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2/5 Interleaved Encoder In None Using Barcode creation for Software Control to generate, create I2/5 image in Software applications. ECC200 Generator In Java Using Barcode encoder for Java Control to generate, create ECC200 image in Java applications. There are six angles in all defining the spherical triangle. The three angles A, B, and C are the angles between the planes. Angle A is the angle between the plane containing c and the plane containing b. Angle B is the angle between the plane containing c and the plane containing a. From Universal Product Code Version A Creation In .NET Framework Using Barcode generation for Reporting Service Control to generate, create UPCA image in Reporting Service applications. Code 128 Code Set A Reader In None Using Barcode decoder for Software Control to read, scan read, scan image in Software applications. c A B a b C
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ANSI/AIM Code 39 Generation In None Using Barcode encoder for Online Control to generate, create USS Code 39 image in Online applications. Code 128B Decoder In .NET Framework Using Barcode reader for .NET Control to read, scan read, scan image in .NET framework applications. Figure 3.2 (a) The spherical geometry related to Fig. 3.1. (b) The plane triangle s obtained from Fig. 3.1. aGSO = aE + h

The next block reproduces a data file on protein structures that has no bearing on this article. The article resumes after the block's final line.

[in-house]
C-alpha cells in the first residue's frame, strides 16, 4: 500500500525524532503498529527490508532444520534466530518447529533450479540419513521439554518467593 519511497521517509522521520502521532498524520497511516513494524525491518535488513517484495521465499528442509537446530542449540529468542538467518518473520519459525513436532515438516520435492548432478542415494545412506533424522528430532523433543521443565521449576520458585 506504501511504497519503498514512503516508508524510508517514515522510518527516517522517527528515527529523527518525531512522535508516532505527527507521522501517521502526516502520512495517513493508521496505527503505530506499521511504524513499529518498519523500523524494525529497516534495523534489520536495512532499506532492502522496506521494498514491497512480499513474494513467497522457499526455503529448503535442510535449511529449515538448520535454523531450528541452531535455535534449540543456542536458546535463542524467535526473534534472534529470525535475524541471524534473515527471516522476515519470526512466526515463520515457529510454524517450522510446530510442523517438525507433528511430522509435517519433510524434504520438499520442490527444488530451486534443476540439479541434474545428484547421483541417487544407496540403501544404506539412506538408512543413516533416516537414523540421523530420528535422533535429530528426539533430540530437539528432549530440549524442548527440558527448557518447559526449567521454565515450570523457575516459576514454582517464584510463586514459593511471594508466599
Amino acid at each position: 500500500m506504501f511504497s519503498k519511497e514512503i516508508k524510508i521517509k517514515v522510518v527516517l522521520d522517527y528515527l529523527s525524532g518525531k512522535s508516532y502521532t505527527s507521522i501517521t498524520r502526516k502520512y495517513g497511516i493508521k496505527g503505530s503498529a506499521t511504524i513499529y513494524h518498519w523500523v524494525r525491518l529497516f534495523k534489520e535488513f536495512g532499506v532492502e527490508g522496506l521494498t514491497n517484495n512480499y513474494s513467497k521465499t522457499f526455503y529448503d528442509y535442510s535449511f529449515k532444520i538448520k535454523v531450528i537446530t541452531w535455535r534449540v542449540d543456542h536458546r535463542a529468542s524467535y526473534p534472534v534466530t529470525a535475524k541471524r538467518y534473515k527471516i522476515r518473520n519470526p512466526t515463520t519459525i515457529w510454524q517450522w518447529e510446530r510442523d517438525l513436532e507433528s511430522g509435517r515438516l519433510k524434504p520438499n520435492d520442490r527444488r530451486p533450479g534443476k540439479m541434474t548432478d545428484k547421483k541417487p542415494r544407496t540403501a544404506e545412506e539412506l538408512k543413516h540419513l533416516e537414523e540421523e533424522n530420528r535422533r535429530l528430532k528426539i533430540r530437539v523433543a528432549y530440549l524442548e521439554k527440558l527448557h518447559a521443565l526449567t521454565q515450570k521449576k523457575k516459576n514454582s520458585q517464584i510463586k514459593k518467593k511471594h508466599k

The Geostationary Orbit
Fig. 3.2a, B E SS. It will be shown shortly that the maximum value of B is 81.3 . Angle C is the angle between the plane containing b and the plane containing a. To summarize to this point, the information known about the spherical triangle is a c B 90 90 (3.6) lE
(3.7) (3.8) Note that when the earth station is west of the subsatellite point, B is negative, and when east, B is positive. When the earthstation latitude is north, c is less than 90 , and when south, c is greater than 90 . Special rules, known as Napier s rules, are used to solve the spherical triangle (see Wertz, 1984), and these have been modified here to take into account the signed angles B and lE. Only the result will be stated here. Napier s rules gives angle b as b 5 arccoss cos B cos lEd and angle A as A 5 arcsina sin Z B Z b sin b (3.10) (3.9) Two values will satisfy Eq. (3.10), A and 180 A, and these must be determined by inspection. These are shown in Fig. 3.3. In Fig. 3.3a, angle A is acute (less than 90 ), and the azimuth angle is Az A. In Fig. 3.3b, angle A is acute, and the azimuth is, by inspection, Az 360 A. In Fig. 3.3c, angle Ac is obtuse and is given by Ac 180 A, where A is the acute value obtained from Eq. (3.10). Again, by inspection, Az Ac 180 A. In Fig. 3.3d, angle Ad is obtuse and is given by 180 A, where A is the acute value obtained from Eq. (3.10). By inspection, Az 360 Ad 180 A. In all cases, A is the acute angle returned by Eq. (3.10). These conditions are summarized in Table 3.1.